Christmas in Iceland
How do Icelanders celebrate Christmas?
Christmas: Food and Family
When people think of winter in Iceland, they often think about the northern lights, the lousy weather, or the lack of sunlight. But in the middle of the dark, snowy winter is one of best times to visit Iceland: Christmas, or, jól as it is called in Icelandic. Christmas lights are strung all over Reykjavík, which brighten up the dark days. Feasts and baking are essential parts of the Christmas traditions.
Most Icelandic families observe the same Yule-time traditions. December 23 is Þorláksmessa, a day celebrating Iceland‘s first saint, St. Þorlák. They celebrate by eating fermented skate, a fish that has been buried, fermenting for six months. Its pungent ammonia smell and intense taste takes some getting used to.
Icelanders celebrate Christmas on Christmas Eve with family and friends, usually with a big dinner followed by giving gifts. Christmas Day is typically set aside for visiting extended family. Food, as you can guess by now, is an important part of Christmas traditions. On Xmas Day, many enjoy hangikjöt, or smoked lamb.
Christmas City Tours
Grýla, the Yule Cat and the Yule Lads
Be good or be eaten
Iceland has some great Christmas folklore – although a lot of it has to do with children being eaten!
Grýla, a hideous troll that lives up in the mountains, comes to town around Christmas in search of disobedient children. Her pet cat, Jólakötturinn – the Yule Cat – is said to wander around the countryside in search of people who have not received new clothes before Christmas Eve. The punishment for not getting a new sweater or a pair of socks is – you guessed it – being eaten!
Grýla and her lazy third husband Leppalúði have 13 mischievous sons known affectionately as the Yule Lads. Children are visited by one Yule Lad every night in the 13 nights leading up to Christmas. If you‘ve been good, you will find a small gift on your window sill. If you‘ve been bad, you may find a potato in your shoe! Each Yule Lad has a name that corresponds with whatever mischief he is causing – one steals your milk, another likes to slam doors, and another likes to lick the spoons! Read more about the Yule Lads here.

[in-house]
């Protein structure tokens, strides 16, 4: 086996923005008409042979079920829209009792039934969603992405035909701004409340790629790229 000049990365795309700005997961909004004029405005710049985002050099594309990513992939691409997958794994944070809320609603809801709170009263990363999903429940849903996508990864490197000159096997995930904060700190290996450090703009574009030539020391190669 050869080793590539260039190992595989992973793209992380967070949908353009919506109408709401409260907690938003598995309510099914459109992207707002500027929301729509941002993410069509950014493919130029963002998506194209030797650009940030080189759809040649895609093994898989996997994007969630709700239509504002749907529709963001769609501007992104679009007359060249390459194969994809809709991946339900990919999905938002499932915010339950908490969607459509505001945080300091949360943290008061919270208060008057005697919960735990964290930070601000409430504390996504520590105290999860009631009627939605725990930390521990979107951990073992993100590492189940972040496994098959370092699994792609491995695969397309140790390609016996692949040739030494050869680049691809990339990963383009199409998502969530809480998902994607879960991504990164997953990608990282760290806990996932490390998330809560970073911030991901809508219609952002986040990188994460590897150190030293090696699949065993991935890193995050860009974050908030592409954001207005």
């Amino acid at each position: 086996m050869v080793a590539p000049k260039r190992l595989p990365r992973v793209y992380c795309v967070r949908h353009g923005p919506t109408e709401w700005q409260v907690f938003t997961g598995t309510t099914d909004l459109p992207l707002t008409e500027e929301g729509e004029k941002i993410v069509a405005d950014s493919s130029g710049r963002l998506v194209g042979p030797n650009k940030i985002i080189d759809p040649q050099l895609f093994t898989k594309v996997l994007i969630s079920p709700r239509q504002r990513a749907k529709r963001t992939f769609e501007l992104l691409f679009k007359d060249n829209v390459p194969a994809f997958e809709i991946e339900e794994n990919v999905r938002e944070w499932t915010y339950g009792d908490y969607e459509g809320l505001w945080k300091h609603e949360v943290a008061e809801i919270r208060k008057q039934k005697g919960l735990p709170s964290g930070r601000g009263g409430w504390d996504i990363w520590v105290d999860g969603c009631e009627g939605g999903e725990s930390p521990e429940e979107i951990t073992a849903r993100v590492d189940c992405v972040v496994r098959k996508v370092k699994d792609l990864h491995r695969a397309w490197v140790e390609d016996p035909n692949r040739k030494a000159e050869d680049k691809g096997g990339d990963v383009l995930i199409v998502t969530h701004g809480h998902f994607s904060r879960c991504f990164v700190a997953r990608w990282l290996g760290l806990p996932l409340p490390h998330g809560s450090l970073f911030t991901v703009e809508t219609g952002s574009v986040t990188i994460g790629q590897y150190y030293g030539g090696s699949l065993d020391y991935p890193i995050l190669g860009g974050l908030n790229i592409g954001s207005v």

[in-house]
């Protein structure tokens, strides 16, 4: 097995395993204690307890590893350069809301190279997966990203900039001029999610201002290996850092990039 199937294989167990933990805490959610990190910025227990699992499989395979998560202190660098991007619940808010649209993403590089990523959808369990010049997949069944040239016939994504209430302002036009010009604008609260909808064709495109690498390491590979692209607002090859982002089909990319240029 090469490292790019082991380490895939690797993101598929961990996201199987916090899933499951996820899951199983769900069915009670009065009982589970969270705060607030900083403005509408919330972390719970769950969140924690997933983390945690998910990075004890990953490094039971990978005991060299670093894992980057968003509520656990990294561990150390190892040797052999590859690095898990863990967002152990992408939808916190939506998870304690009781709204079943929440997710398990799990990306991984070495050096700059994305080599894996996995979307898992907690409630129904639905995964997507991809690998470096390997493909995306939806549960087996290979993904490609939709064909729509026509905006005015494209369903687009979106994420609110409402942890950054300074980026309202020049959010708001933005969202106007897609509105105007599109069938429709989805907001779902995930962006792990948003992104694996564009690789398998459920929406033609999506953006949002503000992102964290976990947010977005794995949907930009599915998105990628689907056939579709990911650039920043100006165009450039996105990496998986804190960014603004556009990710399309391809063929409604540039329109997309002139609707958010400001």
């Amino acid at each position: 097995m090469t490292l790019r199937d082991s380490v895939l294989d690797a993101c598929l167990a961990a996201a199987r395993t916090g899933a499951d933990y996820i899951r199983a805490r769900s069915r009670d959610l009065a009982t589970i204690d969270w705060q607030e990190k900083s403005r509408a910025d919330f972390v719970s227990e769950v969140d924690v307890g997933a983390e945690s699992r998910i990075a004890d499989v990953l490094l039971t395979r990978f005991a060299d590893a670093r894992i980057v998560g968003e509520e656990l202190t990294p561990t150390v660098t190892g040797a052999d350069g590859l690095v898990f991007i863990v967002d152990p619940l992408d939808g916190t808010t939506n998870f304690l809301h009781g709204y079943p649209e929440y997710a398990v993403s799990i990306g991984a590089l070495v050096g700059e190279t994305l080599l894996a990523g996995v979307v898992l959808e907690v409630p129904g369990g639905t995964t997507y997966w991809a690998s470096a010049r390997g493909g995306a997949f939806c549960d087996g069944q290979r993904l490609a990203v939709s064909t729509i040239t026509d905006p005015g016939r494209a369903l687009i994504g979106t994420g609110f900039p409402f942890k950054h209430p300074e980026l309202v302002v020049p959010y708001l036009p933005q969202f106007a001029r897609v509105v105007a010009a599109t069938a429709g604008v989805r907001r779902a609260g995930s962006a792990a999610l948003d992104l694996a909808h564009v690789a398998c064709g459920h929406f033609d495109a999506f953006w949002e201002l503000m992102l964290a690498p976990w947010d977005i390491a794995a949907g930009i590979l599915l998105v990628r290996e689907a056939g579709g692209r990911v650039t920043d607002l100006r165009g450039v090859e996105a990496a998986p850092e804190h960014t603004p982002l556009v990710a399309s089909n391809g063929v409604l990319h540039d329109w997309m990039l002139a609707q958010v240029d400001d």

Fun for the Whole Family
The Christmas Book Flood
Despite its small population, Iceland is home to more authors per capita than almost anywhere else on Earth. That means that there are lots and lots of books! Icelanders love reading, and, due to circumstances during WWII, began a tradition of giving books for Christmas gifts.
This resulted in a huge amount of books being published in the lead-up to Christmas. Known as Jólabókaflóðið, or the Christmas book flood, this mass production allows Icelanders to get their hands on the newest and most exciting Icelandic literature to give to their loved ones.
This is just one of many Icelandic Christmas traditions that make December a great time to visit Iceland.